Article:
We don't need to go into detail to explain how much COVID-19 messed everything up: you already know.
On top of just about every other festival on the planet, the outbreak also put an end to what was perhaps one of the most highly anticipated comebacks of all time with John Frusciante’s return to the Red Hot Chili Peppers – a reunion that would have occurred just last weekend at Hangout Festival in Alabama.
While we wait for the day that John gets to officially return to stage with Flea, Chad and Anthony, we’re revisiting some of our favourite onstage moments from Frusciante to deep dive into his dynamic playing style and dissect his ten best live guitar solos with the Red Hot Chili Peppers.
10. ‘Blood Sugar Sex Magik’ – Off The Map (2000)
Filmed at the height of their post-Californication domination, Off The Map is a wonderful documentation of a live band in their prime. For starters, everyone (bar Chad) is repping a mohawk, and for OG Chili Peppers fans, it’s considered a classic due to the amount of older tracks the band perform on the DVD such as ‘Sir Psycho Sexy’ and ‘Fire’. There’s also a quick interlude jam on a Funkadelic classic is also counted among many fans as a Frusciante highlight for his nifty lead work – but that’s beside the point.
If there’s one massive Frusciante moment on Off The Map, it’s got to be his solo on ‘Blood Sugar Sex Magik’, the grossly underrated title track of the band’s gamechanging 1991 effort. For a hefty two and a half minutes, John totally lets loose with his trademark Ibanez WH10 wah and Fender Stratocaster, displaying more chops than a butcher’s shop as he carves up and down the fretboard for a freaked-out funk fest. Anyone got a towel?
9. ‘Outro Jam (featuring Omar Rodriguez-Lopez and Michael Rother)’ – Hamburg, Germany (2003)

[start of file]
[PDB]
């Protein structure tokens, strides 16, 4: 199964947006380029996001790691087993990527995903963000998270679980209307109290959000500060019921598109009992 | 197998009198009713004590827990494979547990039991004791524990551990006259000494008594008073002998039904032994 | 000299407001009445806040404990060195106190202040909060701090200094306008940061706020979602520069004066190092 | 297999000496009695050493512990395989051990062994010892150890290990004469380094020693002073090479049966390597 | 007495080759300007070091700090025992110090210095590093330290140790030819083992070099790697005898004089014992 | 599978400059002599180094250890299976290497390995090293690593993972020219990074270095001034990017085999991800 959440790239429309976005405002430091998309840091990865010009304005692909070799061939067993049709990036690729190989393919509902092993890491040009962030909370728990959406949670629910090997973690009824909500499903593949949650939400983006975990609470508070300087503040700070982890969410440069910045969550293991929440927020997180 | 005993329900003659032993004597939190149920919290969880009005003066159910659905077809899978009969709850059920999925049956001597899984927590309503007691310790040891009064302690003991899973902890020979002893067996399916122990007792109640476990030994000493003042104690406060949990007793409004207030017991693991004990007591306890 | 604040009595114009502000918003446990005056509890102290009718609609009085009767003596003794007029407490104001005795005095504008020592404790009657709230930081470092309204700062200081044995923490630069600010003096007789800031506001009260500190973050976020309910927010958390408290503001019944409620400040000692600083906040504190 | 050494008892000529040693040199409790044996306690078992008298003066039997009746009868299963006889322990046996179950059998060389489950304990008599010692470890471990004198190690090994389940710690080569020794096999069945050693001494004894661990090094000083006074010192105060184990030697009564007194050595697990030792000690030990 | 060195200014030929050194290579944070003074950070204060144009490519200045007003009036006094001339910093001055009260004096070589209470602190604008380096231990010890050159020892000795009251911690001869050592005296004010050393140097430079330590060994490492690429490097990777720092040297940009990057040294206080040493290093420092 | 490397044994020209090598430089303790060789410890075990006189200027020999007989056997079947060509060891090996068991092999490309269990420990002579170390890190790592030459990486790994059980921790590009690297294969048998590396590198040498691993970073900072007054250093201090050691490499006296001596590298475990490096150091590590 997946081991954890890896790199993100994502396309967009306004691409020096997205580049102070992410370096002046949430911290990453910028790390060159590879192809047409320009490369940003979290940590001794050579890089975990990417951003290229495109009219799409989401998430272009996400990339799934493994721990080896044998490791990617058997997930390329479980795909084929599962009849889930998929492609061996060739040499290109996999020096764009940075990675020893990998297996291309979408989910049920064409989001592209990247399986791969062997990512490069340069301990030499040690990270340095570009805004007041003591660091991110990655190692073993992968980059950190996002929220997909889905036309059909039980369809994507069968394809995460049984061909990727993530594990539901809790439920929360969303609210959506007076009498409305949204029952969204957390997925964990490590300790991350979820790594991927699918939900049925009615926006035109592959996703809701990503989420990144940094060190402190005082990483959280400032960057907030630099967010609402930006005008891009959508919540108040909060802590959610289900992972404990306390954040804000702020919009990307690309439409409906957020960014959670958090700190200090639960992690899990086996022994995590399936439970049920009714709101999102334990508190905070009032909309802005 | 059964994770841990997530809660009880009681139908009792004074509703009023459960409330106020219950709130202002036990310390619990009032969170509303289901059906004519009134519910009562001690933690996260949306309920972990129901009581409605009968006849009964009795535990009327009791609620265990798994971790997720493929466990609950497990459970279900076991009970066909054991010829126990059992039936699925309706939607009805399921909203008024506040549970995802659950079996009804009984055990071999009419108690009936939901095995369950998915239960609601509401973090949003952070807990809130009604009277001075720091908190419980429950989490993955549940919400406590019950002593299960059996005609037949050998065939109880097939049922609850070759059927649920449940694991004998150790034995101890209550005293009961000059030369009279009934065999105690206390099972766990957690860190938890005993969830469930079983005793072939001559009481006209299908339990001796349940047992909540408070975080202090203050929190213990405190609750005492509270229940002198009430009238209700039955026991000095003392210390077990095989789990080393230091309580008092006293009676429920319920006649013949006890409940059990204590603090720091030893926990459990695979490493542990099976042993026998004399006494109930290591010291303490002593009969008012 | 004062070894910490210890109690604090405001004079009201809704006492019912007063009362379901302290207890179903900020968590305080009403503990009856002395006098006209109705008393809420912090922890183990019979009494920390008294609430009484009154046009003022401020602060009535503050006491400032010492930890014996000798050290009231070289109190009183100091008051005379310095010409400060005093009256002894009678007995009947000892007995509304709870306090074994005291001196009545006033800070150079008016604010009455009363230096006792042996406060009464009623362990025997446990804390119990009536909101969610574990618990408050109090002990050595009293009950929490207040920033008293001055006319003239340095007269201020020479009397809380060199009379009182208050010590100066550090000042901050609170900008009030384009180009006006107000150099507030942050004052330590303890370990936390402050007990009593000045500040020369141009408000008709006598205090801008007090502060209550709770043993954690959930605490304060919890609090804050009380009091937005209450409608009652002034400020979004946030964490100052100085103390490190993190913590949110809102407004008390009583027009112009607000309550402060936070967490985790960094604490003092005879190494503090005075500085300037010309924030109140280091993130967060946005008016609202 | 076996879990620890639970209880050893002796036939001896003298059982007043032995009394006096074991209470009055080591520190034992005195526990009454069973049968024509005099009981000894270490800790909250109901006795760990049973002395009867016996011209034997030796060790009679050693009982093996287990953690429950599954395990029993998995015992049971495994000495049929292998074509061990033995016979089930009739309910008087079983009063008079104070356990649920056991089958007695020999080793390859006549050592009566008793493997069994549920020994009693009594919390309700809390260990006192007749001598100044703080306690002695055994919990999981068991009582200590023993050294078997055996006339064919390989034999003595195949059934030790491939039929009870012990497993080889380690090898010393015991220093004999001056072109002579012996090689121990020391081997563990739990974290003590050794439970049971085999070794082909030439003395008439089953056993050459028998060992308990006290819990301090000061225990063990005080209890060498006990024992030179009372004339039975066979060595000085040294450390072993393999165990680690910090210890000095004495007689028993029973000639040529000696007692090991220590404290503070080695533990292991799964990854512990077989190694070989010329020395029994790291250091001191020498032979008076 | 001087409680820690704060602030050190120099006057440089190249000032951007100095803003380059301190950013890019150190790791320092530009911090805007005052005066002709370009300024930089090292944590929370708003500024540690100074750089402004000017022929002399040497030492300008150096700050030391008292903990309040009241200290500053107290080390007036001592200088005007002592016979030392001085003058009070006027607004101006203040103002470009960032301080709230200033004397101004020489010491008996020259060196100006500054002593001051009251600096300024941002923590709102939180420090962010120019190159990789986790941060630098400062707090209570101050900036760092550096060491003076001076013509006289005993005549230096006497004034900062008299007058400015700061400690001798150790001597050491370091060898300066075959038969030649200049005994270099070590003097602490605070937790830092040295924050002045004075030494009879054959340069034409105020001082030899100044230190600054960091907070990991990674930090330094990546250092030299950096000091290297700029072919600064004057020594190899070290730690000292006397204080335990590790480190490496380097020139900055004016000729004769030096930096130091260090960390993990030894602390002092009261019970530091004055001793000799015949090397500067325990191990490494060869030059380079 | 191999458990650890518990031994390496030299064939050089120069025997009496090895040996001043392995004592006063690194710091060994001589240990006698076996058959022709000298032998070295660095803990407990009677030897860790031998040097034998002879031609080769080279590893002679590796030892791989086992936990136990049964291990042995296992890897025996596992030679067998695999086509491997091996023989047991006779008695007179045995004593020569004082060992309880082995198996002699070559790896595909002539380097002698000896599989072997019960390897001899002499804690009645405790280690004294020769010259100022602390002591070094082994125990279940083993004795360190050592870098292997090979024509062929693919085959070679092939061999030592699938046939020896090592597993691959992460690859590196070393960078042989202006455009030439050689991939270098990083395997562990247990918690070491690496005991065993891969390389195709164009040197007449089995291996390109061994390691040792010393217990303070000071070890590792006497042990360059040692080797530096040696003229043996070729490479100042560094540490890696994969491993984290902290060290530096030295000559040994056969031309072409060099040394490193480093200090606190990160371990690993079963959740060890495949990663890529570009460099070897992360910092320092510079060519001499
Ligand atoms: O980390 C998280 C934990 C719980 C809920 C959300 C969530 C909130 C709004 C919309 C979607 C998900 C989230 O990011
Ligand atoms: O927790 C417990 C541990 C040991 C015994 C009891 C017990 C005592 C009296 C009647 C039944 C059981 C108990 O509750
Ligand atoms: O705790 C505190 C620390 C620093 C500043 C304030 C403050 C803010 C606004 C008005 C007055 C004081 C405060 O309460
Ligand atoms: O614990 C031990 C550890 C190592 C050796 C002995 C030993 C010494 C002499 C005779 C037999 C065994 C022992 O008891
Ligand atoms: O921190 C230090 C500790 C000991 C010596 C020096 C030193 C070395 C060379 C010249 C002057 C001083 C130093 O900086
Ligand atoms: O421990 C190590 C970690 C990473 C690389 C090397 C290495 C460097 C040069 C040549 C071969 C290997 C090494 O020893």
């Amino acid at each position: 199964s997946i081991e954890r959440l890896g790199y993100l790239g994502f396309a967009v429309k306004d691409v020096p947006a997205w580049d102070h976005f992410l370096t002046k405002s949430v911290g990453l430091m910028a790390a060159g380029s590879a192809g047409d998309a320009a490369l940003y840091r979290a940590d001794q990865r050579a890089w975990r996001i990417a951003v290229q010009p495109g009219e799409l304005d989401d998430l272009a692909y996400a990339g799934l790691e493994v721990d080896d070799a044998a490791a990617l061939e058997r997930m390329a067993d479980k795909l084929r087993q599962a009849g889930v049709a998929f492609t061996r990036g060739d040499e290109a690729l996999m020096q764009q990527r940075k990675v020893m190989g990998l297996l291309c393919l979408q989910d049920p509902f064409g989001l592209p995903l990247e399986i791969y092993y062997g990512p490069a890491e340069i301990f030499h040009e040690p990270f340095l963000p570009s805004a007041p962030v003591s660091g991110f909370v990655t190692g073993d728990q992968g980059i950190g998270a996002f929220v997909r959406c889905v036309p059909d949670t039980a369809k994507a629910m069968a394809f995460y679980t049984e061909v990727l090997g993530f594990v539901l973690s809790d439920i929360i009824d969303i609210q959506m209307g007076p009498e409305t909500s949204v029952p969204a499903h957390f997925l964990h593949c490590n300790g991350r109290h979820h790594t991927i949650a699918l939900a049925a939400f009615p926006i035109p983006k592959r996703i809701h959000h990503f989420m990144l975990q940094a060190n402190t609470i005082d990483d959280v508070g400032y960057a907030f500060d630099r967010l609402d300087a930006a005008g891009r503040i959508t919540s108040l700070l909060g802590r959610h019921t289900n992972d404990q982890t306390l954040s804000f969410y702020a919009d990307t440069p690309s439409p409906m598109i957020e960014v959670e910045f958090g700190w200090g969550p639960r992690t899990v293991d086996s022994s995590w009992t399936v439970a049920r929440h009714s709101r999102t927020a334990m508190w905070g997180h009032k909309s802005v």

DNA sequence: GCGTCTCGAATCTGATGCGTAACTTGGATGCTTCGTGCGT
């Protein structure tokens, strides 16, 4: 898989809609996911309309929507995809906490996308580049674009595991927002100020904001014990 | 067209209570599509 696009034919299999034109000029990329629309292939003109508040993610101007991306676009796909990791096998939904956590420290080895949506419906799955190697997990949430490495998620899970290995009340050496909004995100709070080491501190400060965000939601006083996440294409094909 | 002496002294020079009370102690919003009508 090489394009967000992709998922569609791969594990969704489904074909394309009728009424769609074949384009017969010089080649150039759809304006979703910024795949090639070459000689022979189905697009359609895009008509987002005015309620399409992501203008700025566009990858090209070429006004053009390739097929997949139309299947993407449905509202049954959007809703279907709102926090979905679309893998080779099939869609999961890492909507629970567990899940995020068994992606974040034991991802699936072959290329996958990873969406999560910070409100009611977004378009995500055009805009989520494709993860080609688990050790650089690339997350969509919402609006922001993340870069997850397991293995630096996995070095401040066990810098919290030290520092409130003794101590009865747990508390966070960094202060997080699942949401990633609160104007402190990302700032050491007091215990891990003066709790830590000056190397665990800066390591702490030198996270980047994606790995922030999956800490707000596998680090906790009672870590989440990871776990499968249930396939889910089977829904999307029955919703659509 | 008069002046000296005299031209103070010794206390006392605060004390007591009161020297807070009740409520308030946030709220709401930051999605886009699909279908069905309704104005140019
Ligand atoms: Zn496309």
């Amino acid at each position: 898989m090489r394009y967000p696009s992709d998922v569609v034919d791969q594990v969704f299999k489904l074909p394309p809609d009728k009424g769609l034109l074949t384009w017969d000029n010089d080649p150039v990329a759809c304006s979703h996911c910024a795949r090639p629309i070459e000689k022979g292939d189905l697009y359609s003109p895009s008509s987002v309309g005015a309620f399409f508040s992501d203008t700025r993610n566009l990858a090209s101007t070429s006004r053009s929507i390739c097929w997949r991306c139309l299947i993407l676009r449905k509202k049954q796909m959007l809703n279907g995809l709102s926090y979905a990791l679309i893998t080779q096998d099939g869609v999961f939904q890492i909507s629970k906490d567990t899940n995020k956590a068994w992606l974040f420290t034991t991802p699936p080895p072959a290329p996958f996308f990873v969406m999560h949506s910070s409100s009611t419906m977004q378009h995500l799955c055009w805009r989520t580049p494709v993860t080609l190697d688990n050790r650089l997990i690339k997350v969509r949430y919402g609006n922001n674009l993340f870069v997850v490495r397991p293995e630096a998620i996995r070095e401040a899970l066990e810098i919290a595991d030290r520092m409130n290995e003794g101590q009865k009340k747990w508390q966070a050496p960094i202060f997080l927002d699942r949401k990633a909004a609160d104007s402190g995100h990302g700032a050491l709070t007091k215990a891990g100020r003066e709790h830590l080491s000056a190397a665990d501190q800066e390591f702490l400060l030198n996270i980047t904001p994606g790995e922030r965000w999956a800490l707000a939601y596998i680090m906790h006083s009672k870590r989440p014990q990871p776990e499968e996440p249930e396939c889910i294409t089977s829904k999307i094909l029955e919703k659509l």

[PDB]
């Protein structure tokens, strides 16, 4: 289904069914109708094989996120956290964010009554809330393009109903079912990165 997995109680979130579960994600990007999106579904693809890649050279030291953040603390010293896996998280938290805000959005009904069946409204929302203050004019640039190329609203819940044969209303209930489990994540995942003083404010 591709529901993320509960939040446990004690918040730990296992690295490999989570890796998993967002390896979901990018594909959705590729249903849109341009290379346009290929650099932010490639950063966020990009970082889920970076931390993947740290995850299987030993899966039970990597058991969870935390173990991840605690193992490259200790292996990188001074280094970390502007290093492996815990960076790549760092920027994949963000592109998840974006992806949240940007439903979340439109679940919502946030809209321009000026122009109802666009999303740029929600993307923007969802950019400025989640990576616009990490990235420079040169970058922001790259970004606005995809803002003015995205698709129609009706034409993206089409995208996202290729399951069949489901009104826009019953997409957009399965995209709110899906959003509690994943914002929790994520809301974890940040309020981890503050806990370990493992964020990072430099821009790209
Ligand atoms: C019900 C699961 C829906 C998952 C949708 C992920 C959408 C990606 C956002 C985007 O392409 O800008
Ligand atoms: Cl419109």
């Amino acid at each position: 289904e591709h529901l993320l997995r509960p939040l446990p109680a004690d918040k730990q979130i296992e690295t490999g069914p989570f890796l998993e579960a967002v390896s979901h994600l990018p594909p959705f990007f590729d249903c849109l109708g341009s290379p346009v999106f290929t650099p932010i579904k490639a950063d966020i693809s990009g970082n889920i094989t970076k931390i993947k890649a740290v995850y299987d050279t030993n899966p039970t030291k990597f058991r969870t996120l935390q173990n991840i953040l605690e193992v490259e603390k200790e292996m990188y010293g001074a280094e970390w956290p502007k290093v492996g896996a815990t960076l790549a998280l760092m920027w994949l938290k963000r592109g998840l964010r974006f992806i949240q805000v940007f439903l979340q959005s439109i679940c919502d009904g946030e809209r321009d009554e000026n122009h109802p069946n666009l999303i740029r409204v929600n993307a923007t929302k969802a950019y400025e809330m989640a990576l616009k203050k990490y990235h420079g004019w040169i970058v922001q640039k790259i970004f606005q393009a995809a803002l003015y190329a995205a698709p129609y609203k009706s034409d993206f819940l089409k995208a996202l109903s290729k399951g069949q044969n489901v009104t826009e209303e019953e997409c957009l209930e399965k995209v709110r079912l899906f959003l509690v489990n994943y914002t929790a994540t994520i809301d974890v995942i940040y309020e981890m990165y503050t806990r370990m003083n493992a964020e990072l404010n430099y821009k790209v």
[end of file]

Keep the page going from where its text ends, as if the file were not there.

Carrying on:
This one’s a bit of an obscurity, and the audio quality is absolutely awful, but it’s more than certainly deserving of its place on the list. For a finale of epic proportions, the Chili Peppers are joined by The Mars Volta’s guitarist Omar Rodriguez-Lopez, who were touring with RHCP at the time, as well as highly influential Neu! guitarist Michael Rother.
What follows is a forty minute masterclass in counterpoint and spontaneity, with all guitarists kneeling together in a circle and trading phrasings in spectacular fashion. John’s dynamic playing and subtle nuances in this jam are a prime example of how inspired he was to play in this era, and to keep such a momentum for 40 minutes definitely takes effort.
8. ‘If You Have To Ask’ – Sao Paulo, Brazil (1999)
Filmed just over a year after Frusciante kicked his heroin habit and rejoined the Chili Peppers, this performance of the band’s 1991 funk-rock classic ‘If You Have To Ask’ is yet another classic example of John’s Californication-era soloing style.
Kicking off with a searing slur lick, you can actually see John snap a string seconds into this video, yet the guitarist holds keeps his resolve and adapts his soloing to compensate for the lack of a high E string. He ends the solo on a bang and then jams on The Meters with Flea as if nothing ever happened – such a pro effort.
7. ‘Californication’ – Slane Castle, Ireland (2003)
The Chili Peppers have always made a habit of kicking off ‘Californication’ with a winding instrumental jam, and even after John’s departure in 2010, it became a key part of their live show. While there’s plenty of killer examples with both John and Josh Klinghoffer out there, the band’s performance at Slane Castle is easily the best that’s been captured on tape, and really goes the distance to prove the incomparable chemistry shared by John and Flea.
This video is also a fine example of John’s clean playing, which is often unfairly overlooked in favour of his fuzzed-out, wah-heavy licks, with Frusciante utilising droning strings and catchy melodic licks to get the most out of his clean tone on the Gretsch White Falcon. Also, the guitar solo in the bridge here is one of John’s best, seeing him expand on ideas laid out in the instantly memorable original recording without getting as flashy or experimental as he did in later years.
6. ‘I Could Have Lied’ – Rock Wercheter, Belgium (2002)
A mere ten days before the release of By The Way, a record that would essentially enshrine the Chili Peppers as one of the most popular acts on the European mega-festival circuit, the Red Hots snuck one of their finest deep cuts into their set for Rock Wercheter in Belgium: ‘I Could Have Lied.’